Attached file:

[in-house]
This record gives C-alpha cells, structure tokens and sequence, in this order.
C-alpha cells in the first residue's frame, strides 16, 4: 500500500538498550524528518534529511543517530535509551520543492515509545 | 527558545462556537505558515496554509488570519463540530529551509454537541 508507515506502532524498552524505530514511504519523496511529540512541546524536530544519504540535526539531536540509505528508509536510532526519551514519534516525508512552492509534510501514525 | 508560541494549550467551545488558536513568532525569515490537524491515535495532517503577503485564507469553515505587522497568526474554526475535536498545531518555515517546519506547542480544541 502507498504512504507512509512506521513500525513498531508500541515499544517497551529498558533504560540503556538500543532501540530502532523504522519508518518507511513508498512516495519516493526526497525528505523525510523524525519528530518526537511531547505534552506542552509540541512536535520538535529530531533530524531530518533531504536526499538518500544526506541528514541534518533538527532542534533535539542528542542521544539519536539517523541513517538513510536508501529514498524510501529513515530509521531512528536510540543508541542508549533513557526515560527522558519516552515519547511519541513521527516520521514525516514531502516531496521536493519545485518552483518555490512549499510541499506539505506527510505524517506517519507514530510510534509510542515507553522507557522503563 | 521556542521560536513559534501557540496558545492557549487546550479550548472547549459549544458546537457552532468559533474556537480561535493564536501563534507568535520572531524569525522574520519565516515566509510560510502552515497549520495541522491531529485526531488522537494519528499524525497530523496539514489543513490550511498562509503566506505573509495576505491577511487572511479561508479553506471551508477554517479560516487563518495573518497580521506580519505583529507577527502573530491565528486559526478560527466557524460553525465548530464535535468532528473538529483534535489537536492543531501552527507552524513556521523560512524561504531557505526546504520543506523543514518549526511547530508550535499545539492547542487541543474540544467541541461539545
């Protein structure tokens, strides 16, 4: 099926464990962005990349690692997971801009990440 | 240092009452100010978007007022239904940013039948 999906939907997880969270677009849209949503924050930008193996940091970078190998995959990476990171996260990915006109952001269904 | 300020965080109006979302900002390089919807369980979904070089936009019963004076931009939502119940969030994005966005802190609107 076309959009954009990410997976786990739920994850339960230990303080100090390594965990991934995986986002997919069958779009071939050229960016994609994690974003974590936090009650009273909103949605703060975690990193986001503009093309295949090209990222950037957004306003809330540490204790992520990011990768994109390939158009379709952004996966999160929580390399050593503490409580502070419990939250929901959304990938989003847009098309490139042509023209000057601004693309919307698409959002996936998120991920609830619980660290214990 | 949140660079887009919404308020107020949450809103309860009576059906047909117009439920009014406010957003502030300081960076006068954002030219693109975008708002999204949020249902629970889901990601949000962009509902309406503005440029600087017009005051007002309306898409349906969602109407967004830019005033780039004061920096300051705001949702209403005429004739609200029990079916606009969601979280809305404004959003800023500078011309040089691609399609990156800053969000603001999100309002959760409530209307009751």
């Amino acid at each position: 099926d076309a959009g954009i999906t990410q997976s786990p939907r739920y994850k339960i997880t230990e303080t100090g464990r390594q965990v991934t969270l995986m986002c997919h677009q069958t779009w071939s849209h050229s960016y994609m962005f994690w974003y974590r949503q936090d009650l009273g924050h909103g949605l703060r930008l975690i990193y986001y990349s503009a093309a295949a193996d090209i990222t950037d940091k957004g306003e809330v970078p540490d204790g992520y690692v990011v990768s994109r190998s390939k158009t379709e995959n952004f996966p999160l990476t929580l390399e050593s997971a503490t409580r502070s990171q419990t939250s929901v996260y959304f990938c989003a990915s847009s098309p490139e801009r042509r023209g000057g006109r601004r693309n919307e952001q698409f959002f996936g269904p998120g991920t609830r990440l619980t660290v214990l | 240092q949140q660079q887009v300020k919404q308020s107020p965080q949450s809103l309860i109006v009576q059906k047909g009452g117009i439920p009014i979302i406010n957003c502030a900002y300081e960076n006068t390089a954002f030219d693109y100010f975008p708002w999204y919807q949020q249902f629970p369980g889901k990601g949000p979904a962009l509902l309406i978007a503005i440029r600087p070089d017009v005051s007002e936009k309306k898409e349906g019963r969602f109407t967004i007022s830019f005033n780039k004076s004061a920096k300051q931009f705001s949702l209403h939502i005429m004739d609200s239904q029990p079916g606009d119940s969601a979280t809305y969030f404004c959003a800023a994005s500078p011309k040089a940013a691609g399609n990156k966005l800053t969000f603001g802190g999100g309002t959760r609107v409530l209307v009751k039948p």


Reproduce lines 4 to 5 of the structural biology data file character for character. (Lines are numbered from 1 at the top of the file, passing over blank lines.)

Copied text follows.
């Protein structure tokens, strides 16, 4: 099926464990962005990349690692997971801009990440 | 240092009452100010978007007022239904940013039948 999906939907997880969270677009849209949503924050930008193996940091970078190998995959990476990171996260990915006109952001269904 | 300020965080109006979302900002390089919807369980979904070089936009019963004076931009939502119940969030994005966005802190609107 076309959009954009990410997976786990739920994850339960230990303080100090390594965990991934995986986002997919069958779009071939050229960016994609994690974003974590936090009650009273909103949605703060975690990193986001503009093309295949090209990222950037957004306003809330540490204790992520990011990768994109390939158009379709952004996966999160929580390399050593503490409580502070419990939250929901959304990938989003847009098309490139042509023209000057601004693309919307698409959002996936998120991920609830619980660290214990 | 949140660079887009919404308020107020949450809103309860009576059906047909117009439920009014406010957003502030300081960076006068954002030219693109975008708002999204949020249902629970889901990601949000962009509902309406503005440029600087017009005051007002309306898409349906969602109407967004830019005033780039004061920096300051705001949702209403005429004739609200029990079916606009969601979280809305404004959003800023500078011309040089691609399609990156800053969000603001999100309002959760409530209307009751």
């Amino acid at each position: 099926d076309a959009g954009i999906t990410q997976s786990p939907r739920y994850k339960i997880t230990e303080t100090g464990r390594q965990v991934t969270l995986m986002c997919h677009q069958t779009w071939s849209h050229s960016y994609m962005f994690w974003y974590r949503q936090d009650l009273g924050h909103g949605l703060r930008l975690i990193y986001y990349s503009a093309a295949a193996d090209i990222t950037d940091k957004g306003e809330v970078p540490d204790g992520y690692v990011v990768s994109r190998s390939k158009t379709e995959n952004f996966p999160l990476t929580l390399e050593s997971a503490t409580r502070s990171q419990t939250s929901v996260y959304f990938c989003a990915s847009s098309p490139e801009r042509r023209g000057g006109r601004r693309n919307e952001q698409f959002f996936g269904p998120g991920t609830r990440l619980t660290v214990l | 240092q949140q660079q887009v300020k919404q308020s107020p965080q949450s809103l309860i109006v009576q059906k047909g009452g117009i439920p009014i979302i406010n957003c502030a900002y300081e960076n006068t390089a954002f030219d693109y100010f975008p708002w999204y919807q949020q249902f629970p369980g889901k990601g949000p979904a962009l509902l309406i978007a503005i440029r600087p070089d017009v005051s007002e936009k309306k898409e349906g019963r969602f109407t967004i007022s830019f005033n780039k004076s004061a920096k300051q931009f705001s949702l209403h939502i005429m004739d609200s239904q029990p079916g606009d119940s969601a979280t809305y969030f404004c959003a800023a994005s500078p011309k040089a940013a691609g399609n990156k966005l800053t969000f603001g802190g999100g309002t959760r609107v409530l209307v009751k039948p």